Removing tiles can be a long hard messy experience. Most of the time it requires you to manually rip the tiles away from the subsurface, avoiding doing damage to the subsurface in the process. Once the tiles are gone, there’s still a good bit of work to be done in removing the old tile glue that remains. The tile glue typically used to secure the tiles usually lasts for decades. As such, complete removal of the glue can be nearly as time-consuming as removing the tile, especially if the subsurface is to remain undamaged. Removal is possible however, with a combination of processes that strips away the glue a little at a time until all traces are gone.
Things You'll Need
- Floor scraper
- Rotary tool
- Carbide grout blade
- Boiling water
- Work gloves
- Putty knife
- Dishwashing liquid
- Scrub brush
Push a floor scrapper across the surface of the glue if placed on the floor. Use a rotary tool with a carbide grout blade to scrape away glue placed on the wall. Rent the floor scrapper from a home improvement store or equipment rental shop. Run the scrapper blade or grout blade across the surface of the glue, using the back and forth motion of the blades to cut through the glue. Sweep up the cut glue and dispose of it according to local ordinances.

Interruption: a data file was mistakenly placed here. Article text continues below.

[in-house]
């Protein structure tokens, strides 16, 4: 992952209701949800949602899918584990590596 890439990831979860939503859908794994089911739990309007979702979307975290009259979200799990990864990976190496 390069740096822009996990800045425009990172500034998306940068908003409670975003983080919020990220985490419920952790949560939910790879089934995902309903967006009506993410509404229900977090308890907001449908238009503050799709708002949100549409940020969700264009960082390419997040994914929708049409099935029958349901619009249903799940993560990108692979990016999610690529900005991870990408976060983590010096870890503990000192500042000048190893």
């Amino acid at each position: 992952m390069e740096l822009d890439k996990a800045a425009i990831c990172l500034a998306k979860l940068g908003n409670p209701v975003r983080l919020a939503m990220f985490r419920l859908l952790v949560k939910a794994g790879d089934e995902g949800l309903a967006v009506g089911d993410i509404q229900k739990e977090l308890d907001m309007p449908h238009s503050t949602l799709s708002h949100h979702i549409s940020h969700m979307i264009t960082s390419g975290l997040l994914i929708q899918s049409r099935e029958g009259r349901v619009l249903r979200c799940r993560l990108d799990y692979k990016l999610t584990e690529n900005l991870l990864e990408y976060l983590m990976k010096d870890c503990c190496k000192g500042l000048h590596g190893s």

Remove any glue left over after the scraping on the floor using boiling water. Pour the boiling water over the glue on the floor to soften the adhesive. Wait about a minute for the water to soak in and then cover the water with a rag. Wait an additional two minutes for the water to cool and then remove the rag along with the softened glue. Wear gloves during the removal process to protect your hands from the heat. Reapply the water as needed until you’ve removed as much glue as possible.
Remove glue left over from scraping the walls using a heat gun. Turn on the gun and hold it about five inches from the surface of the wall. Direct the heat along the surface of the wall to heat the adhesive and make it easier to remove. Keep the heatgun in constant motion to prevent scorching the wall. Apply the heat for 30 seconds and then remove the softened glue with a putty knife. Repeat the process as necessary until you’ve removed all but trace amounts of glue.
Wash the surface with a mixture of one gallon of hot water, one cp. ammonia, and one tsp. dishwashing liquid using a scrub-brush. Scrub the entire surface containing the old glue to remove any residue left over from the removal process. Rinse the surface with clean water and then blot it dry with a towel to finish the removal process.
- Photo Credit floor care machine image by Greg Pickens from Fotolia.com